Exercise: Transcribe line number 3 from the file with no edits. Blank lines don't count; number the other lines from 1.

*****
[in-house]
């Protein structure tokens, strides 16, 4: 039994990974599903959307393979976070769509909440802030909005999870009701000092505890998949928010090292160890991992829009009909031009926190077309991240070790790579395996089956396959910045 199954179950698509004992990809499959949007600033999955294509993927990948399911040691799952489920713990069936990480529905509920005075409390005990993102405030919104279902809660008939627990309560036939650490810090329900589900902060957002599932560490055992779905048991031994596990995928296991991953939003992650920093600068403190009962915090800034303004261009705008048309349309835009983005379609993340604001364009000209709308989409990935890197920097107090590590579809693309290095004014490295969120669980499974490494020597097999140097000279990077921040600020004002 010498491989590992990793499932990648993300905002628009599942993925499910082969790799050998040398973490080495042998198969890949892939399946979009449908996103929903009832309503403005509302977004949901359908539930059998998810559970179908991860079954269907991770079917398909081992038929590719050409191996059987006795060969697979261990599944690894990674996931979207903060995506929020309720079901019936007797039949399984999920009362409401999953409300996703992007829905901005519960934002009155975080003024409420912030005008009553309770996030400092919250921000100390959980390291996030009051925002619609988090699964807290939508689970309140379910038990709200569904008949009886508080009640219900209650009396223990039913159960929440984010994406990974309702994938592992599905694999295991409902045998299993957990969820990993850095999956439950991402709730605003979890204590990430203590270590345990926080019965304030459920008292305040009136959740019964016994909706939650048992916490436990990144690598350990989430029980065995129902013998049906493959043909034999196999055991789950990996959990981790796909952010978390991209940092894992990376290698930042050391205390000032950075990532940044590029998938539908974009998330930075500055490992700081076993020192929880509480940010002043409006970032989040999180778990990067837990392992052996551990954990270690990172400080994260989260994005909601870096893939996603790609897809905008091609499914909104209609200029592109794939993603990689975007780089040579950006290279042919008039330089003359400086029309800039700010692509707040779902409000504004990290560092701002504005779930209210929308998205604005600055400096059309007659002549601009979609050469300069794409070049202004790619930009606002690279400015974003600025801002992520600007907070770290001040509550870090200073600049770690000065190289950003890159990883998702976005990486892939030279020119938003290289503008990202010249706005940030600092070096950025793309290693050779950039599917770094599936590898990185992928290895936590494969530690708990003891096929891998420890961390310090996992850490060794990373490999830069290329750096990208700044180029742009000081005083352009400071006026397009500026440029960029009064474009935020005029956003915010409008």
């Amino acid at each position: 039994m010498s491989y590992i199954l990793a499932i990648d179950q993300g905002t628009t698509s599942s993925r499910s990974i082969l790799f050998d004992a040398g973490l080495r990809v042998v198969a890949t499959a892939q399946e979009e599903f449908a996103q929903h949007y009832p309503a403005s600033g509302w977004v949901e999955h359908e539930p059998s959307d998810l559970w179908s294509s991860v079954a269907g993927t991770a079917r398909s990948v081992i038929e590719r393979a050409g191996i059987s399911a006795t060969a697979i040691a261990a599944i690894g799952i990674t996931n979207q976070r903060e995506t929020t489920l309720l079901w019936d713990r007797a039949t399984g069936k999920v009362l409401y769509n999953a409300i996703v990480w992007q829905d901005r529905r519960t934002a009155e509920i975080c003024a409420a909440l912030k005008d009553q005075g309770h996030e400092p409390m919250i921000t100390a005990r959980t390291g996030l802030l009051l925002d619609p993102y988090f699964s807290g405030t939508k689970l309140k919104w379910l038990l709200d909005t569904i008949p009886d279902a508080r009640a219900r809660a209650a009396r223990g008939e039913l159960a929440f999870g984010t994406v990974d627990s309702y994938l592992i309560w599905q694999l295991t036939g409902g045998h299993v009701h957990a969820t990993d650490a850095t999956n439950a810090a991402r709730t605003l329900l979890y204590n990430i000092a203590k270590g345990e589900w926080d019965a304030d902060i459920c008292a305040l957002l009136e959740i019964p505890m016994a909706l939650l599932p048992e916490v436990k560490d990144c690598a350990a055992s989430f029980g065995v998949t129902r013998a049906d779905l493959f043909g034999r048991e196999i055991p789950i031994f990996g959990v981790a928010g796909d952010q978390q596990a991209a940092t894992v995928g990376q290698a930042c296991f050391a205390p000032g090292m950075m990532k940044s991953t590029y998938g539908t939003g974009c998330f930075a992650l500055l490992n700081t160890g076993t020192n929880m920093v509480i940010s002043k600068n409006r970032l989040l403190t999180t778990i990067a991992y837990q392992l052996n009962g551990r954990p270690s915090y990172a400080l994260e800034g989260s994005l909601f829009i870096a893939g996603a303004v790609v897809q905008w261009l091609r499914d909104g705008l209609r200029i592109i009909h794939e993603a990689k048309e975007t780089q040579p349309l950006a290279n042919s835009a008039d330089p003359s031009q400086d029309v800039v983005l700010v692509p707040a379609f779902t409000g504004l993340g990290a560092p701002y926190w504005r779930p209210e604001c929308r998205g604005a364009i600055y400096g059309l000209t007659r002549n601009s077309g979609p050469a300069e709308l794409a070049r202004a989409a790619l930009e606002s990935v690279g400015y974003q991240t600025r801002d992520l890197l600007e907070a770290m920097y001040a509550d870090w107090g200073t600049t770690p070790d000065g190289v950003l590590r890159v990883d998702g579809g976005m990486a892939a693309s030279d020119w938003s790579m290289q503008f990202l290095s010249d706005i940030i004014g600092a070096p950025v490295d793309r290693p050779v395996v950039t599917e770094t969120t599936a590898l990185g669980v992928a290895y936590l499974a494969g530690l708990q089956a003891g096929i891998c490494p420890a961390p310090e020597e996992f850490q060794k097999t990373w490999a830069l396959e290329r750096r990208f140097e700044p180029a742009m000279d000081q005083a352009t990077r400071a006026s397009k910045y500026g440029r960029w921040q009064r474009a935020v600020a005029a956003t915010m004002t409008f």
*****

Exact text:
């Amino acid at each position: 039994m010498s491989y590992i199954l990793a499932i990648d179950q993300g905002t628009t698509s599942s993925r499910s990974i082969l790799f050998d004992a040398g973490l080495r990809v042998v198969a890949t499959a892939q399946e979009e599903f449908a996103q929903h949007y009832p309503a403005s600033g509302w977004v949901e999955h359908e539930p059998s959307d998810l559970w179908s294509s991860v079954a269907g993927t991770a079917r398909s990948v081992i038929e590719r393979a050409g191996i059987s399911a006795t060969a697979i040691a261990a599944i690894g799952i990674t996931n979207q976070r903060e995506t929020t489920l309720l079901w019936d713990r007797a039949t399984g069936k999920v009362l409401y769509n999953a409300i996703v990480w992007q829905d901005r529905r519960t934002a009155e509920i975080c003024a409420a909440l912030k005008d009553q005075g309770h996030e400092p409390m919250i921000t100390a005990r959980t390291g996030l802030l009051l925002d619609p993102y988090f699964s807290g405030t939508k689970l309140k919104w379910l038990l709200d909005t569904i008949p009886d279902a508080r009640a219900r809660a209650a009396r223990g008939e039913l159960a929440f999870g984010t994406v990974d627990s309702y994938l592992i309560w599905q694999l295991t036939g409902g045998h299993v009701h957990a969820t990993d650490a850095t999956n439950a810090a991402r709730t605003l329900l979890y204590n990430i000092a203590k270590g345990e589900w926080d019965a304030d902060i459920c008292a305040l957002l009136e959740i019964p505890m016994a909706l939650l599932p048992e916490v436990k560490d990144c690598a350990a055992s989430f029980g065995v998949t129902r013998a049906d779905l493959f043909g034999r048991e196999i055991p789950i031994f990996g959990v981790a928010g796909d952010q978390q596990a991209a940092t894992v995928g990376q290698a930042c296991f050391a205390p000032g090292m950075m990532k940044s991953t590029y998938g539908t939003g974009c998330f930075a992650l500055l490992n700081t160890g076993t020192n929880m920093v509480i940010s002043k600068n409006r970032l989040l403190t999180t778990i990067a991992y837990q392992l052996n009962g551990r954990p270690s915090y990172a400080l994260e800034g989260s994005l909601f829009i870096a893939g996603a303004v790609v897809q905008w261009l091609r499914d909104g705008l209609r200029i592109i009909h794939e993603a990689k048309e975007t780089q040579p349309l950006a290279n042919s835009a008039d330089p003359s031009q400086d029309v800039v983005l700010v692509p707040a379609f779902t409000g504004l993340g990290a560092p701002y926190w504005r779930p209210e604001c929308r998205g604005a364009i600055y400096g059309l000209t007659r002549n601009s077309g979609p050469a300069e709308l794409a070049r202004a989409a790619l930009e606002s990935v690279g400015y974003q991240t600025r801002d992520l890197l600007e907070a770290m920097y001040a509550d870090w107090g200073t600049t770690p070790d000065g190289v950003l590590r890159v990883d998702g579809g976005m990486a892939a693309s030279d020119w938003s790579m290289q503008f990202l290095s010249d706005i940030i004014g600092a070096p950025v490295d793309r290693p050779v395996v950039t599917e770094t969120t599936a590898l990185g669980v992928a290895y936590l499974a494969g530690l708990q089956a003891g096929i891998c490494p420890a961390p310090e020597e996992f850490q060794k097999t990373w490999a830069l396959e290329r750096r990208f140097e700044p180029a742009m000279d000081q005083a352009t990077r400071a006026s397009k910045y500026g440029r960029w921040q009064r474009a935020v600020a005029a956003t915010m004002t409008f």